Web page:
Sitting in the theater, I looked around. Every gay guy in his twenties in Savannah was there. We were anxious to see actor Matt Bomer in person after the film. (He received the festival's Spotlight award (bottom photo) and was in town for filming of “Magic Mike XXL.”) Here we all were, gathered in a film house like a chapel, faced with a story that, as much as we may try to distance ourselves from it, has shaped our lives.
I thought to myself how unsurprising the story was. Homophobia on a national scale is nothing new to me, or to any of us. In the full course of history, ignoring the AIDS crisis is one part of a narrative in which we are always the exception, not the standard. What is almost more piercing than “The Normal Heart” is the fact that every time I walk into a shopping mall, I hear love songs playing on the sound system about straight relationships, never gay ones. And what insults the deaths of so many men is the fact that I still have reason to be nervous about holding my boyfriend's hand in Savannah after dark, that the brides-to-be come gawk at us, free to flaunt their privilege of marriage in a state that will likely be the last to recognize ours.
Later that afternoon, I made it to the screening of Ben Steele's documentary, “Hunted: The War Against Gays in Russia,” about the daily lives of Russian gays in the very real present. It follows a group of “pedophile hunters” who find gay men, beat, torture and humiliate them, and post videos of it on YouTube. I still haven't written the review for “Hunted.” I don't know how. I had to walk out and breathe some fresh air. I had to kiss my boyfriend. After the film, Savannah streetlights were coming on under the live oaks. This is when the city really looks haunted and beautiful. You can somehow smell the river from as far inland as Broughton. We walked past antebellum homes, down cobblestone alleys.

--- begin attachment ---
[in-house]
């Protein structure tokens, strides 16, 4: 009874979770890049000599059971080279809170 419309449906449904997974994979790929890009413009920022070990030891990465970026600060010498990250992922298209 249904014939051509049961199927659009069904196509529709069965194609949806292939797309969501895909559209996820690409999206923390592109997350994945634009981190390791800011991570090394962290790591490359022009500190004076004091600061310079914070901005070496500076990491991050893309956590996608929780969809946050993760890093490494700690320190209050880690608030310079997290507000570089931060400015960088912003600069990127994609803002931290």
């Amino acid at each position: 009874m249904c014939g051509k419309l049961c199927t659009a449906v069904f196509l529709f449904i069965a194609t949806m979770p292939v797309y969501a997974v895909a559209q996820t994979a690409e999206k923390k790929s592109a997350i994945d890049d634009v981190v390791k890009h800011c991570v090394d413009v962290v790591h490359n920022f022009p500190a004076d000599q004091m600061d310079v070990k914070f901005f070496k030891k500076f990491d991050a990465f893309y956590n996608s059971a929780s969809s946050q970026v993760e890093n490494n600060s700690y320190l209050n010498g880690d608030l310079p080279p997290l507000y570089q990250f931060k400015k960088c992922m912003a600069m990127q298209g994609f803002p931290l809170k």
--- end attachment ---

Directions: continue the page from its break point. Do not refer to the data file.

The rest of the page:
'I don't know why they hate us so much'
“I don't know why they hate us so much,” I said to him. As I said it, I realized I was echoing a line from Anne Frank's diary. I wanted to say more but couldn’t. That's how it is with guys. When you really need a brother, a male shoulder to lay your head on, you never know what to say. You just stay there, close to him, and it's enough.
I'm 22 and on Sunday I think I fully embraced my identity as a gay man. Walking home, I wanted to own the weight of all that oppression, all that erasure, and come out of it with something I could move forward with. I wanted to feel the loss of an entire generation of gay men before me who were gone before they could pass on any advice about how to do this.
When I pull them close to me, all those countless handsome men dancing in the black garden that I will someday enter, who left me an America with less “free love” and more fear, I think I know what they would say: that dwelling on the injustices of the world will get you nowhere, that you must do your very best to love your life, because life is all there is.
It was night in downtown Savannah and all the revelers were out. I took my boyfriend's hand in mine.
Alex Cheves is a senior writing major at SCAD and President of SCAD Queers & Allies and blogs at The Beastly Ex-Boyfriend. His essay Are gay Pride festivals still necessary? appeared on Project Q in October. You can read his reviews from the Savannah Film Festival here.